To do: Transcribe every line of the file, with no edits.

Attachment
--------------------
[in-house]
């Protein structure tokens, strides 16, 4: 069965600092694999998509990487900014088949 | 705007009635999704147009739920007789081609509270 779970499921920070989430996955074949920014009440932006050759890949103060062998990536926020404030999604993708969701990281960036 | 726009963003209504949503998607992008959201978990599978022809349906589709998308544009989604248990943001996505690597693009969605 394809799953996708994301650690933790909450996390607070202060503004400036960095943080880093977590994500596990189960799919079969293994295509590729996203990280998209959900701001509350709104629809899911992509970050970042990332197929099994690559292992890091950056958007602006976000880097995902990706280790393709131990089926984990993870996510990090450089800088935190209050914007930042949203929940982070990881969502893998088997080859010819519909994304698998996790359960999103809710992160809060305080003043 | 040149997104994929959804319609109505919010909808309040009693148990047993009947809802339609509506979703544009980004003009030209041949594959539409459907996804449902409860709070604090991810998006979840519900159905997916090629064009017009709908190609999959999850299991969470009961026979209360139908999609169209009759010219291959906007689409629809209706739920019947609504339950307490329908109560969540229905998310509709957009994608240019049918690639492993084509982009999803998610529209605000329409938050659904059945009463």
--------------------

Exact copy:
[in-house]
């Protein structure tokens, strides 16, 4: 069965600092694999998509990487900014088949 | 705007009635999704147009739920007789081609509270 779970499921920070989430996955074949920014009440932006050759890949103060062998990536926020404030999604993708969701990281960036 | 726009963003209504949503998607992008959201978990599978022809349906589709998308544009989604248990943001996505690597693009969605 394809799953996708994301650690933790909450996390607070202060503004400036960095943080880093977590994500596990189960799919079969293994295509590729996203990280998209959900701001509350709104629809899911992509970050970042990332197929099994690559292992890091950056958007602006976000880097995902990706280790393709131990089926984990993870996510990090450089800088935190209050914007930042949203929940982070990881969502893998088997080859010819519909994304698998996790359960999103809710992160809060305080003043 | 040149997104994929959804319609109505919010909808309040009693148990047993009947809802339609509506979703544009980004003009030209041949594959539409459907996804449902409860709070604090991810998006979840519900159905997916090629064009017009709908190609999959999850299991969470009961026979209360139908999609169209009759010219291959906007689409629809209706739920019947609504339950307490329908109560969540229905998310509709957009994608240019049918690639492993084509982009999803998610529209605000329409938050659904059945009463």